Anthony Esolen offers us not simply a theoretical overview of great Christian hymns, but a guide through these hymns, with an accompanying CD, in his Real Music: A Guide to the Timeless Hymns of the Church (TAN, 2016). He arranges the book’s chapters based on major themes, such as the psalms, major events of salvation, the Holy Spirit, and the Eucharist. This beautiful guide could help Catholic singing to come alive again, both in the home and in parishes.


The reading and memorization of poetry were common practices not too long ago. Joseph Pearce hopes to get us reading beautiful, classic poems again with his Poems Every Catholic Should Know (TAN, 2016). He includes the poetry of some great saints, such as Francis, Gertrude, and Robert Southwell, Catholic artists such as Dante, Chaucer, and Hopkins, as well as other great writers of the English language. In Pearce’s own contribution, he describes the Christian poetic spirit, responding the presence of God: “Thus transfixed / in transient transfiguration, / the impression / of mind’s gaze / becomes expression / and finds praise” (282).


Dr. Joshua Hren, professor of literature at Belmont College, has founded a new Catholic press to publish both classic and contemporary works of Catholic fiction, Wiseblood Books. An accomplished writer himself, he recently released a collection of short stories, This Our Exile (Angelico, 2017). In the line of Flannery O’Connor, Hren uses the violent afflictions of our culture to contemplate our pilgrimage through this place of exile, hoping to arrest us into a greater awareness of life’s underlying spiritual realities.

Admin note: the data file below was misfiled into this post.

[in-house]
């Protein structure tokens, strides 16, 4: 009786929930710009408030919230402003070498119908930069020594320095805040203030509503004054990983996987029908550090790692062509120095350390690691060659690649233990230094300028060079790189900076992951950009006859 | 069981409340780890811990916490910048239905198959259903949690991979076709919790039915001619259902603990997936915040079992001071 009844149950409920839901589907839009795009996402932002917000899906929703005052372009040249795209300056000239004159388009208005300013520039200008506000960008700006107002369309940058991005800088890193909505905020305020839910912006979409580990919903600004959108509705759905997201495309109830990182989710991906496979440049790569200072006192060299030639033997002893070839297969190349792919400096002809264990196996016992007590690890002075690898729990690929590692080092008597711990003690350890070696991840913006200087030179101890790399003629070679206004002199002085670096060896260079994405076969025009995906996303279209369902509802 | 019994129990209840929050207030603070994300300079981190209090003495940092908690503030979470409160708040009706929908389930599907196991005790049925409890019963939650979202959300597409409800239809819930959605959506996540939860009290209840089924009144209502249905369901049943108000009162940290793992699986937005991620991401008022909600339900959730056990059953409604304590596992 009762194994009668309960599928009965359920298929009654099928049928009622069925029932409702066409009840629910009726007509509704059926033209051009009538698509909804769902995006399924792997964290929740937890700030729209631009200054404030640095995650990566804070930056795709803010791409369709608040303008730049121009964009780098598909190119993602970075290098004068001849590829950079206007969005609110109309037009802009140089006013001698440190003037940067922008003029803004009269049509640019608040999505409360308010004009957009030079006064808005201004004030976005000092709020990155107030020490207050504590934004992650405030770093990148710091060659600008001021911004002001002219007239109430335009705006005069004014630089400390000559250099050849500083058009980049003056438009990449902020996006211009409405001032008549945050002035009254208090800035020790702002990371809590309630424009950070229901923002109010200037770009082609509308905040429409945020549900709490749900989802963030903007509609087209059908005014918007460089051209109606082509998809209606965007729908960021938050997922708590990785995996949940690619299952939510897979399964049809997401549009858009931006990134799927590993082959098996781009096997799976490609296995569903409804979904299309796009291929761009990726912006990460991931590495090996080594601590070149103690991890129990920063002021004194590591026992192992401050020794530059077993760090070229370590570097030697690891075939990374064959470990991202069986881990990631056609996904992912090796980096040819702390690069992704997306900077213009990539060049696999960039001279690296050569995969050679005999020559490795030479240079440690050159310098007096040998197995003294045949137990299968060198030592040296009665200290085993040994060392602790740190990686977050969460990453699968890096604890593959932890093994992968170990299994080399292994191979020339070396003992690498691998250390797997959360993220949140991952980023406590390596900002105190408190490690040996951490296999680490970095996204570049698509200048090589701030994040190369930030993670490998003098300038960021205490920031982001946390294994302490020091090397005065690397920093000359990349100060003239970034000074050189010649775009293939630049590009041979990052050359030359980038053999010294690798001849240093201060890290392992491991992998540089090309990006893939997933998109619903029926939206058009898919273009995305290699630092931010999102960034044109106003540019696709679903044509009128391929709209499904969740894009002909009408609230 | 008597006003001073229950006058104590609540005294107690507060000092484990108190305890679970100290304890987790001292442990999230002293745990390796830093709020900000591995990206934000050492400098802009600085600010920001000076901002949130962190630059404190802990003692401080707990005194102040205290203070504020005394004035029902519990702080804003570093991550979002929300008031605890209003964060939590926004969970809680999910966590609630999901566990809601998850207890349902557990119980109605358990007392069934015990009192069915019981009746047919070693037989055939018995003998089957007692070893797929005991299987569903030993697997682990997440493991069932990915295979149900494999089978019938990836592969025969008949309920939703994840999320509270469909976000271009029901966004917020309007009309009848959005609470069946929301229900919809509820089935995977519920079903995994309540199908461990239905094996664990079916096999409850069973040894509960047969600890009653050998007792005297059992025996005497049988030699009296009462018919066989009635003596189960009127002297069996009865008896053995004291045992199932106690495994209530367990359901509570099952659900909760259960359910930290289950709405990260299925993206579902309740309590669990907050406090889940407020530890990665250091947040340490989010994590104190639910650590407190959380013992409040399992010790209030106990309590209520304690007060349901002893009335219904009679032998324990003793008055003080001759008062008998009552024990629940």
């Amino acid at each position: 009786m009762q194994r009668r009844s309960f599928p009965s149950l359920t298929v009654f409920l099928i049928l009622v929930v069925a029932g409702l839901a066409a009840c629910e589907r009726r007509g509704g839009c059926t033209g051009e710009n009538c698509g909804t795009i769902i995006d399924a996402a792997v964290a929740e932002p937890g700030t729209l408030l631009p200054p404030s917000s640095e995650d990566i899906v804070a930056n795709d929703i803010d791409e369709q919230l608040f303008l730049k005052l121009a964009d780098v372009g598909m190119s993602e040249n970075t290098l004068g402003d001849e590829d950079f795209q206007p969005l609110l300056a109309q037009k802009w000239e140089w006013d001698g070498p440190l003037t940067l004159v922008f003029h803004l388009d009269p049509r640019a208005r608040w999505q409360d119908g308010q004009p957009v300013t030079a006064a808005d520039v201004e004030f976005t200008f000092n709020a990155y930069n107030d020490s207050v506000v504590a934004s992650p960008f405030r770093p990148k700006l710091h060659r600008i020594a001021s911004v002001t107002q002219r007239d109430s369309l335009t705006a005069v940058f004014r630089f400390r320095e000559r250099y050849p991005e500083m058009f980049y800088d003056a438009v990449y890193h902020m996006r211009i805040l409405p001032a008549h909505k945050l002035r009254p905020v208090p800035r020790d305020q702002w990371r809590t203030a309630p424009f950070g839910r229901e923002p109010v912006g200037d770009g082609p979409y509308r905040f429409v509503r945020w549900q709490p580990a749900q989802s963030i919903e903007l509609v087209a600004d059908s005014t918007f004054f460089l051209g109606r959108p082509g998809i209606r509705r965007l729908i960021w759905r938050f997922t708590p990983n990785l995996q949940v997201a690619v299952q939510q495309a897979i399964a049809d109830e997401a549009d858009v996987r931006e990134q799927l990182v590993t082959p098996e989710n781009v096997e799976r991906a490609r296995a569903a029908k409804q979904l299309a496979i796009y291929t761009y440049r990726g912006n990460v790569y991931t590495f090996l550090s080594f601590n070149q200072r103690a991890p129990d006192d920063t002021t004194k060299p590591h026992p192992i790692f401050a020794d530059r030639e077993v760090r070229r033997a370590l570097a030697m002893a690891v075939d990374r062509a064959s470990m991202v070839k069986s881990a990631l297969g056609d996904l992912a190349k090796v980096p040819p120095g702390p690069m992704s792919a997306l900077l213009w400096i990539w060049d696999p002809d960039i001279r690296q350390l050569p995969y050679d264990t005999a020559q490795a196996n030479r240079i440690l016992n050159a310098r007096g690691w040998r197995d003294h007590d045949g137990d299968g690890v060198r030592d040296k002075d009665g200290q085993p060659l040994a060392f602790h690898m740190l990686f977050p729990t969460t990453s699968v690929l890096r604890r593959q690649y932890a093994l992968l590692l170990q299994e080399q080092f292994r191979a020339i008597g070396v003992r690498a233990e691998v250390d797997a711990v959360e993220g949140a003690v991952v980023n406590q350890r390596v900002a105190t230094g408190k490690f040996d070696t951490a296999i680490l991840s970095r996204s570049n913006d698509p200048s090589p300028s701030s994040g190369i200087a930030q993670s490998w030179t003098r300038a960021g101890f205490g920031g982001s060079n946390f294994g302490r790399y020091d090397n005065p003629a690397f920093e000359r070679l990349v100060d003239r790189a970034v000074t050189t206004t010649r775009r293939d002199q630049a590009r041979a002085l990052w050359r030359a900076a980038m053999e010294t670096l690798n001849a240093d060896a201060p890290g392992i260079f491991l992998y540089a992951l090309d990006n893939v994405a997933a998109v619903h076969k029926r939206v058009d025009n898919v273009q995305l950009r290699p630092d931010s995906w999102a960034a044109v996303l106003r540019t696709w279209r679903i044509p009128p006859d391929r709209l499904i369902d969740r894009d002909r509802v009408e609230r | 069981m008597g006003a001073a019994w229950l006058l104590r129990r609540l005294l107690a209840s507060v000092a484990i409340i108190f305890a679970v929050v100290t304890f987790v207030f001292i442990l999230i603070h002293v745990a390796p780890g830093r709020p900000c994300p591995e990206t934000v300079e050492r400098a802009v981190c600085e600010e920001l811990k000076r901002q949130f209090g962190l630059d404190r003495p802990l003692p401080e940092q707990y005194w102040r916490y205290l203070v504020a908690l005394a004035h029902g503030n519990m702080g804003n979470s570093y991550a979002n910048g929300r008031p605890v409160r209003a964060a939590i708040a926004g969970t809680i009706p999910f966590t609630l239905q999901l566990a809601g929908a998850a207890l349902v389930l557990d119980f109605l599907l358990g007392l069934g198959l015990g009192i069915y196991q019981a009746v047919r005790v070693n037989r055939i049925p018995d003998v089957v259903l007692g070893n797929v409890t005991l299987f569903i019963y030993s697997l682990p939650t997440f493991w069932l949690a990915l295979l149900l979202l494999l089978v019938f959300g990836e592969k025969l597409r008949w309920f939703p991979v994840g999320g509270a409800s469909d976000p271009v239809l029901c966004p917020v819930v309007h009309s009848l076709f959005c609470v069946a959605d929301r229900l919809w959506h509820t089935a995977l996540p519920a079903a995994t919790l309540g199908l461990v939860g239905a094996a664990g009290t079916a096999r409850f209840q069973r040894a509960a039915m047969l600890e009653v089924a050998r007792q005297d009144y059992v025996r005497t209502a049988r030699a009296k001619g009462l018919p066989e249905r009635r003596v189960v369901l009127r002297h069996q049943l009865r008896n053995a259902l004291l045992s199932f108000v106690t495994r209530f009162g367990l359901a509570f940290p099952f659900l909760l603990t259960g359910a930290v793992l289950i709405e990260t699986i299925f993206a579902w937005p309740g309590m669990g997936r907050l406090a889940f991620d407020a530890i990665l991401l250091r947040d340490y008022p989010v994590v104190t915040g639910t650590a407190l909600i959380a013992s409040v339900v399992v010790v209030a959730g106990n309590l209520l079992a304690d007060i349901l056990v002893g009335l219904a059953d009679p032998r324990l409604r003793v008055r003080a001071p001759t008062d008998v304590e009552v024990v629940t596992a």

The Eternal Pilgrimage

When people ask me what great classic of literature they should read first, without hesitation I answer: Dante’s Divine Comedy (though it helps to read Virgil first). Wyoming Catholic College professor Jason Baxter offers an entry point into the work with his A Beginner’s Guide to Dante’s Divine Comedy (Baker, 2018). Baxter offers a wonderful introduction to Dante and a section by section commentary, taking the reader through Dante’s own journey through the afterlife, woven deeply with the poet’s own experience of Tuscan culture. Just as Virgil and Beatrice guided Dante, so some extra support helps to catch the Divine Comedy’s historical and spiritual references.

An Actual Pilgrimage!

The United States has a richer Catholic culture than we might expect at first, with the Spanish settling many parts of the South and West, the French in the Great Lakes Region and Louisiana, and English Catholics in Maryland. We can experience firsthand the great heritage left behind by these Catholic settlers by going on pilgrimage! Santa Fe, N.M., offers many amazing treasures, as well as the beautifully situated missions of California. For a vade mecum while visiting these missions, see Stephen Binz’ Saint Junipero Serra’s Camino: A Pilgrimage Guide to California Missions (Franciscan Media, 2017). You can also come with me to the Louvre on my Saints, Monks, and Beer pilgrimage this October (

The great heritage of Catholic art should shape our imaginations, anchoring us in God’s truth, goodness, and beauty during our pilgrimage to his heavenly city.